Saturday, January 15, 2011

In Memoriam: Martin Luther King, Jr.

1955's Montgomery Bus Boycott was a pivotal moment for civil rights in the United States not just because it began the long, slow process of breaking the back of racism in America, but because it propelled to prominence a Baptist minister by the name of Martin Luther King Jr.; only 26 years old at the time, King went on to found the Southern Christian Leadership Conference predicated on the belief that intolerance and bigotry are antithetical to religious practice.

PhotobucketBorn on this day in 1929 in Atlanta, Mr. King became Dr. King just six months before his calling became a crusade; by then he'd already been pastor of Dexter Avenue Baptist Church in Montgomery, Alabama, for two years.

As an activist, Dr. King's methods were modeled on those of India's Mohandas K. 'Mahatma' Gandhi, namely civil disobedience and peaceful protest to achieve stated goals. Gradually the violence with which these peaceful protests were met began to win more and more people to the cause of civil rights; among the earliest white supporters, the Quakers, threw the resources of their American Friends Service Committee behind the cause. The Quakers, it should be noted, had also been instrumental in abolitionism, which movement reached its zenith with the Underground Railroad of a century earlier.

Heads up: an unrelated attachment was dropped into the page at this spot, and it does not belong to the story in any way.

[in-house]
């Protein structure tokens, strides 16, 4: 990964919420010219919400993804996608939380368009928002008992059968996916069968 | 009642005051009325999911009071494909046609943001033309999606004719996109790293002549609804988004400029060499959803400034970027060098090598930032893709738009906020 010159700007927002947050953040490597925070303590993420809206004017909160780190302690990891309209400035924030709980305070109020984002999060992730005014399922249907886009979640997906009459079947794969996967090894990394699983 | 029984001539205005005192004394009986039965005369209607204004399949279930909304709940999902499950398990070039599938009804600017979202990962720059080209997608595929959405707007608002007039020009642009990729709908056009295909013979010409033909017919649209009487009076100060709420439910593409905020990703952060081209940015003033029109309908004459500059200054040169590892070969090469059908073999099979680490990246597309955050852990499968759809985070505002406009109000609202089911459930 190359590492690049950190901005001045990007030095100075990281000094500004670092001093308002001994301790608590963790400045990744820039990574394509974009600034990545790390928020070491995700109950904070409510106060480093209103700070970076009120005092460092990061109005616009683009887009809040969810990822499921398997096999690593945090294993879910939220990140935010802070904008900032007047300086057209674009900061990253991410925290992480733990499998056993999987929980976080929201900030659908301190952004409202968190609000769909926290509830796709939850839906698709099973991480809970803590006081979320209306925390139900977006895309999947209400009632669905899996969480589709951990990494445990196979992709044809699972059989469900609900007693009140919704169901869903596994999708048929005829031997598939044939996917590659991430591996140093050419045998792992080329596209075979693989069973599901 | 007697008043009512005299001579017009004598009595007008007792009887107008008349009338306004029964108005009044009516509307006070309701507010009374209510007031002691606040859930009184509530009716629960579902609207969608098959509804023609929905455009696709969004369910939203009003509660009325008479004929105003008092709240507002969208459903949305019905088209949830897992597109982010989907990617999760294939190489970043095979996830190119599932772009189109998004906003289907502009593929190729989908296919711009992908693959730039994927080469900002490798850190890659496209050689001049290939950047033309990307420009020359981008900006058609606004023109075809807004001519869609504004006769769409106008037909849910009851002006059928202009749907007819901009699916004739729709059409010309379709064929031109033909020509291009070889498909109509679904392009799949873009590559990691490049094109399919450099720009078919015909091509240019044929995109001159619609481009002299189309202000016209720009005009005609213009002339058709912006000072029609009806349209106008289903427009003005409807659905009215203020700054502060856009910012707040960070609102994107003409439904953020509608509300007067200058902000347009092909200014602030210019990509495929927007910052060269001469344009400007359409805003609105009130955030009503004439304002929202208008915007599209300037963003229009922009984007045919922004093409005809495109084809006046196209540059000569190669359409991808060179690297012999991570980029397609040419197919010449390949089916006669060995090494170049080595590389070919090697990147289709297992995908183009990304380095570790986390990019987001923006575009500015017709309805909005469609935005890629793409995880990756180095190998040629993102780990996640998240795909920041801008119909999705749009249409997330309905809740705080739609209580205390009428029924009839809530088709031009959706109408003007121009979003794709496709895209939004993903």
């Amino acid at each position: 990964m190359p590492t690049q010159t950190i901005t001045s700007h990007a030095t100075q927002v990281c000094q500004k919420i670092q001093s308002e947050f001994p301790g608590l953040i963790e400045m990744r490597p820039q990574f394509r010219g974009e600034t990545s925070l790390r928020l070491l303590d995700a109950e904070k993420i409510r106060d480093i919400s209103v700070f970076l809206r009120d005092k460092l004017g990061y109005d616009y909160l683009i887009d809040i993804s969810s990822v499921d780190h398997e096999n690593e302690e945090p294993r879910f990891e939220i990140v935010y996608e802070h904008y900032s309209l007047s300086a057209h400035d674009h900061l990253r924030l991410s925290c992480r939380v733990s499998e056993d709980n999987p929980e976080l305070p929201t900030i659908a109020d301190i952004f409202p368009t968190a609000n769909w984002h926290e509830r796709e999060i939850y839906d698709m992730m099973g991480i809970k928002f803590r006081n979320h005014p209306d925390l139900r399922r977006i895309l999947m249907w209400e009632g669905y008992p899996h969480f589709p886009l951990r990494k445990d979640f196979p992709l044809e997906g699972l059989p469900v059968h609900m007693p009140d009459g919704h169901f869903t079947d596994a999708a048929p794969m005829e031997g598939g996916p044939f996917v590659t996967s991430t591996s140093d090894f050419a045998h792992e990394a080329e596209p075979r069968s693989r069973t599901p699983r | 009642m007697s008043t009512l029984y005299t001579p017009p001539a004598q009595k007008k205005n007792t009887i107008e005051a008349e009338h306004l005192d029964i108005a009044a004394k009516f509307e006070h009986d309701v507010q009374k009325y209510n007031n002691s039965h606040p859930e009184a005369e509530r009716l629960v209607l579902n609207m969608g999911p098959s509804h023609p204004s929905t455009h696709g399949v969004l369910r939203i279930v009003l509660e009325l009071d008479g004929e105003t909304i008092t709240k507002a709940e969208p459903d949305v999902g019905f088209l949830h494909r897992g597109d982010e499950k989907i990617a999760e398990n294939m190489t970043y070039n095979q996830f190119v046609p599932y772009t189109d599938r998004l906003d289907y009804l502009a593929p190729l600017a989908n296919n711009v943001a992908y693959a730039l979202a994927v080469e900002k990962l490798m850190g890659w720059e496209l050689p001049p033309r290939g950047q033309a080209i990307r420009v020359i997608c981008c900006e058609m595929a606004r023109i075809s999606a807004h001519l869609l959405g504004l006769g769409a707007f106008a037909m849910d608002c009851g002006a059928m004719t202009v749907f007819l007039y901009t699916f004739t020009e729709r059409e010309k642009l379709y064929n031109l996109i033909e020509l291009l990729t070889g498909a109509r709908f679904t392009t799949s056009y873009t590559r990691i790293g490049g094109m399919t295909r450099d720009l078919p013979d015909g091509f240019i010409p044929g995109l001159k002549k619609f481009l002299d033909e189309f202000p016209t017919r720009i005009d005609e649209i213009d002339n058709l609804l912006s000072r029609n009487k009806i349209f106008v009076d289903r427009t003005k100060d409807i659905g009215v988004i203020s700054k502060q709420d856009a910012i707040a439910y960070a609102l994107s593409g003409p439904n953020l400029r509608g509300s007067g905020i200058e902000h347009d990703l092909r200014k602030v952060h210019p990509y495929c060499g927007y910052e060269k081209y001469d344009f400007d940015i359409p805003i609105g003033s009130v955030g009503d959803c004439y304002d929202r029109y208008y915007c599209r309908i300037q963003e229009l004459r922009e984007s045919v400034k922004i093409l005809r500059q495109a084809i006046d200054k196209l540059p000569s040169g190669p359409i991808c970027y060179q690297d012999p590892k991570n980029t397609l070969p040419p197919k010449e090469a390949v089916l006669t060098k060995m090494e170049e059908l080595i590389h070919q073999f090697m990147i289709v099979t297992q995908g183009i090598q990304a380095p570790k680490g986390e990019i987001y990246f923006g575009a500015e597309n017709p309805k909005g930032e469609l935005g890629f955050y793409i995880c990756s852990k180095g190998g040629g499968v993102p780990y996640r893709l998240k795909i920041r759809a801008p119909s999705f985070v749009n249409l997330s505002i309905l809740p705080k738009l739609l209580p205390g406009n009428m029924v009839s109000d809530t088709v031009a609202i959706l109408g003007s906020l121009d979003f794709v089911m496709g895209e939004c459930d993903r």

From the early days of the movement, Dr. King's right hand man was the more overtly militant Bayard Rustin, who had campaigned to end discrimination in the US Armed Forces during World War II and later helped to organize the Freedom Rides of the late 1940s.

In the dozen years of his national prominence Dr. King achieved much, much of it as due to Rustin's persistence as his own; the 1963 March on Washington for Jobs and Freedom was attended by a quarter million people, who heard King announce 'I Have a Dream' and soon enough his dream was theirs. Despite attempts by Senator Strom Thurmond to slander King's relationship with Rustin - and by extension the entire movement - and the NAACP's chairman Roy Wilkins ironically bigoted refusal to give Rustin his due, King remained stalwart in his support of Rustin.

King, of course, never lived to see his dream realized; the cynical might say he never would, since such a high-flown ideal might seem well-nigh impossible. Despite the prickly issue that race remains in America today, though, one would have to be thoroughly blindered to say that African-Americans aren't better off today than they were in April 1968 on the day King was assassinated at the Lorraine Motel in Memphis, Tennessee.

Not only is King's birthday a national holiday (observed in all 50 states since 2000) it seems every item he touched is treated as a holy relic and every place with any connection to him is a National Monument, which is as it should be. While King had his faults - for which of us doesn't - his qualities far outshone his frailties, and the progress he set in motion wouldn't be halted by James Earl Ray's bullet but accelerated instead.
share on: facebook

No comments: